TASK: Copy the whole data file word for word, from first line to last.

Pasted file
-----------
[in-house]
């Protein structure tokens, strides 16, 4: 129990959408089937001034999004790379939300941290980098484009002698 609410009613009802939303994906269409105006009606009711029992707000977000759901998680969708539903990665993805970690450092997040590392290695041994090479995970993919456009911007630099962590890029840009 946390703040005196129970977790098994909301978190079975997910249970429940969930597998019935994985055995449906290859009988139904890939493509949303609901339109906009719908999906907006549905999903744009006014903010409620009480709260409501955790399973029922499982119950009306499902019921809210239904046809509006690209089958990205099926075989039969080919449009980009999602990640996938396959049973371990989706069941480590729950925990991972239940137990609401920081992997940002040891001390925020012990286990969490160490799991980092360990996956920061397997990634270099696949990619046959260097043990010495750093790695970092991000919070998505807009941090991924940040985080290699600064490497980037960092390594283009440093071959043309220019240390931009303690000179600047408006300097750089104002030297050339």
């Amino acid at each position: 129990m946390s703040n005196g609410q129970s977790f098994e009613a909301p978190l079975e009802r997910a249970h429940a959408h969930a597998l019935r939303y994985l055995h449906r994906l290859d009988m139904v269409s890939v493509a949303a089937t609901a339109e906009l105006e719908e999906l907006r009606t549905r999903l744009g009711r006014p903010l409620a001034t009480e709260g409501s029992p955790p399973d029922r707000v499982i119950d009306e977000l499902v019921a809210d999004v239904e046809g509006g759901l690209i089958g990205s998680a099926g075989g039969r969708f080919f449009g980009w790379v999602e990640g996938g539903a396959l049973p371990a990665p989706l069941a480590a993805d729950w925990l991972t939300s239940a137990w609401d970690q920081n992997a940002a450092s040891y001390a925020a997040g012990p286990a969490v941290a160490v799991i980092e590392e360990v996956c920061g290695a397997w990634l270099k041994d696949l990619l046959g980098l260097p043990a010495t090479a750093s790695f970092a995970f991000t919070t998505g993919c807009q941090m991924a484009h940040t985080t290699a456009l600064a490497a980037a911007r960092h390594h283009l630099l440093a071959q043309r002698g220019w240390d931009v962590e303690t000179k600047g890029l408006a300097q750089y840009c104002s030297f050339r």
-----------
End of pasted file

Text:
[in-house]
């Protein structure tokens, strides 16, 4: 129990959408089937001034999004790379939300941290980098484009002698 609410009613009802939303994906269409105006009606009711029992707000977000759901998680969708539903990665993805970690450092997040590392290695041994090479995970993919456009911007630099962590890029840009 946390703040005196129970977790098994909301978190079975997910249970429940969930597998019935994985055995449906290859009988139904890939493509949303609901339109906009719908999906907006549905999903744009006014903010409620009480709260409501955790399973029922499982119950009306499902019921809210239904046809509006690209089958990205099926075989039969080919449009980009999602990640996938396959049973371990989706069941480590729950925990991972239940137990609401920081992997940002040891001390925020012990286990969490160490799991980092360990996956920061397997990634270099696949990619046959260097043990010495750093790695970092991000919070998505807009941090991924940040985080290699600064490497980037960092390594283009440093071959043309220019240390931009303690000179600047408006300097750089104002030297050339």
């Amino acid at each position: 129990m946390s703040n005196g609410q129970s977790f098994e009613a909301p978190l079975e009802r997910a249970h429940a959408h969930a597998l019935r939303y994985l055995h449906r994906l290859d009988m139904v269409s890939v493509a949303a089937t609901a339109e906009l105006e719908e999906l907006r009606t549905r999903l744009g009711r006014p903010l409620a001034t009480e709260g409501s029992p955790p399973d029922r707000v499982i119950d009306e977000l499902v019921a809210d999004v239904e046809g509006g759901l690209i089958g990205s998680a099926g075989g039969r969708f080919f449009g980009w790379v999602e990640g996938g539903a396959l049973p371990a990665p989706l069941a480590a993805d729950w925990l991972t939300s239940a137990w609401d970690q920081n992997a940002a450092s040891y001390a925020a997040g012990p286990a969490v941290a160490v799991i980092e590392e360990v996956c920061g290695a397997w990634l270099k041994d696949l990619l046959g980098l260097p043990a010495t090479a750093s790695f970092a995970f991000t919070t998505g993919c807009q941090m991924a484009h940040t985080t290699a456009l600064a490497a980037a911007r960092h390594h283009l630099l440093a071959q043309r002698g220019w240390d931009v962590e303690t000179k600047g890029l408006a300097q750089y840009c104002s030297f050339r």